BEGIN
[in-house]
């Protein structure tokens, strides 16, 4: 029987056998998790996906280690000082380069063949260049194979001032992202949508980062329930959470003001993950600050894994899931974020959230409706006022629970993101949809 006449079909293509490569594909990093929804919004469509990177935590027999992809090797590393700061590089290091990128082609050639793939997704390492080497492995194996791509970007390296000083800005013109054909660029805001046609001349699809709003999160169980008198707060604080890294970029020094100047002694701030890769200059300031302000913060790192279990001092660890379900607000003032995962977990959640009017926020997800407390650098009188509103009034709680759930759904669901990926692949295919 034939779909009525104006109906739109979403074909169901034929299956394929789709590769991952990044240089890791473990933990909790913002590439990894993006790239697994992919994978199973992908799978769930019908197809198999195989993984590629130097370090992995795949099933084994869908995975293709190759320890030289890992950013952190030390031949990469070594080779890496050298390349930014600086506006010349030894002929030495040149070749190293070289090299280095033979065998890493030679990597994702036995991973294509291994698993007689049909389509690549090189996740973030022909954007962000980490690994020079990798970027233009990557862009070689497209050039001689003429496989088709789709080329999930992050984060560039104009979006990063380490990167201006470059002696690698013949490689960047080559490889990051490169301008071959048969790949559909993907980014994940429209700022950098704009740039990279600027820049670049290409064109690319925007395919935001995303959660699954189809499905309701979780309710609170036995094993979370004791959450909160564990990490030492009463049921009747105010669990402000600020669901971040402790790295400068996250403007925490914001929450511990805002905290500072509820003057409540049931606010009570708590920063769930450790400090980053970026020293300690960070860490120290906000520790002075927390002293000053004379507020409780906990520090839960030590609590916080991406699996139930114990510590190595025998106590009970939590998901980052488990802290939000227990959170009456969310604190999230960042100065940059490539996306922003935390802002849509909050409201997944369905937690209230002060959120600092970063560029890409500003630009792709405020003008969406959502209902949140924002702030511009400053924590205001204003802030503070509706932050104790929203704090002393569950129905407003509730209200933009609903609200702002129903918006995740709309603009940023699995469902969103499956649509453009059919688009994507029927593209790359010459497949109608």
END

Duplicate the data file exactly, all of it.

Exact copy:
[in-house]
């Protein structure tokens, strides 16, 4: 029987056998998790996906280690000082380069063949260049194979001032992202949508980062329930959470003001993950600050894994899931974020959230409706006022629970993101949809 006449079909293509490569594909990093929804919004469509990177935590027999992809090797590393700061590089290091990128082609050639793939997704390492080497492995194996791509970007390296000083800005013109054909660029805001046609001349699809709003999160169980008198707060604080890294970029020094100047002694701030890769200059300031302000913060790192279990001092660890379900607000003032995962977990959640009017926020997800407390650098009188509103009034709680759930759904669901990926692949295919 034939779909009525104006109906739109979403074909169901034929299956394929789709590769991952990044240089890791473990933990909790913002590439990894993006790239697994992919994978199973992908799978769930019908197809198999195989993984590629130097370090992995795949099933084994869908995975293709190759320890030289890992950013952190030390031949990469070594080779890496050298390349930014600086506006010349030894002929030495040149070749190293070289090299280095033979065998890493030679990597994702036995991973294509291994698993007689049909389509690549090189996740973030022909954007962000980490690994020079990798970027233009990557862009070689497209050039001689003429496989088709789709080329999930992050984060560039104009979006990063380490990167201006470059002696690698013949490689960047080559490889990051490169301008071959048969790949559909993907980014994940429209700022950098704009740039990279600027820049670049290409064109690319925007395919935001995303959660699954189809499905309701979780309710609170036995094993979370004791959450909160564990990490030492009463049921009747105010669990402000600020669901971040402790790295400068996250403007925490914001929450511990805002905290500072509820003057409540049931606010009570708590920063769930450790400090980053970026020293300690960070860490120290906000520790002075927390002293000053004379507020409780906990520090839960030590609590916080991406699996139930114990510590190595025998106590009970939590998901980052488990802290939000227990959170009456969310604190999230960042100065940059490539996306922003935390802002849509909050409201997944369905937690209230002060959120600092970063560029890409500003630009792709405020003008969406959502209902949140924002702030511009400053924590205001204003802030503070509706932050104790929203704090002393569950129905407003509730209200933009609903609200702002129903918006995740709309603009940023699995469902969103499956649509453009059919688009994507029927593209790359010459497949109608």